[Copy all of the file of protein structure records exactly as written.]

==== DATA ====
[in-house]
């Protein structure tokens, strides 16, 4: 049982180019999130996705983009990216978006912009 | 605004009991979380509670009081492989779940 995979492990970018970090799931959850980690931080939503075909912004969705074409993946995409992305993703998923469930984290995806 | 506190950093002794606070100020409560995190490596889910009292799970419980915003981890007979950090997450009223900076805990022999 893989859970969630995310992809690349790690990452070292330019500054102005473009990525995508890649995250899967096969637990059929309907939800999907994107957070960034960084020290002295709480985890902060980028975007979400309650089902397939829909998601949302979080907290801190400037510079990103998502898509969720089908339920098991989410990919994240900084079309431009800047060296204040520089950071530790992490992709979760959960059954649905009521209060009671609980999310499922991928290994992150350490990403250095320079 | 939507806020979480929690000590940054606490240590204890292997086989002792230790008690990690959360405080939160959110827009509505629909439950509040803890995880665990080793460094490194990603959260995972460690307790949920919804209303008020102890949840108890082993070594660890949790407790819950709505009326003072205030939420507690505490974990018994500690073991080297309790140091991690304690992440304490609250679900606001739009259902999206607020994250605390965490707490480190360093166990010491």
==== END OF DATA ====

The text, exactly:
[in-house]
């Protein structure tokens, strides 16, 4: 049982180019999130996705983009990216978006912009 | 605004009991979380509670009081492989779940 995979492990970018970090799931959850980690931080939503075909912004969705074409993946995409992305993703998923469930984290995806 | 506190950093002794606070100020409560995190490596889910009292799970419980915003981890007979950090997450009223900076805990022999 893989859970969630995310992809690349790690990452070292330019500054102005473009990525995508890649995250899967096969637990059929309907939800999907994107957070960034960084020290002295709480985890902060980028975007979400309650089902397939829909998601949302979080907290801190400037510079990103998502898509969720089908339920098991989410990919994240900084079309431009800047060296204040520089950071530790992490992709979760959960059954649905009521209060009671609980999310499922991928290994992150350490990403250095320079 | 939507806020979480929690000590940054606490240590204890292997086989002792230790008690990690959360405080939160959110827009509505629909439950509040803890995880665990080793460094490194990603959260995972460690307790949920919804209303008020102890949840108890082993070594660890949790407790819950709505009326003072205030939420507690505490974990018994500690073991080297309790140091991690304690992440304490609250679900606001739009259902999206607020994250605390965490707490480190360093166990010491």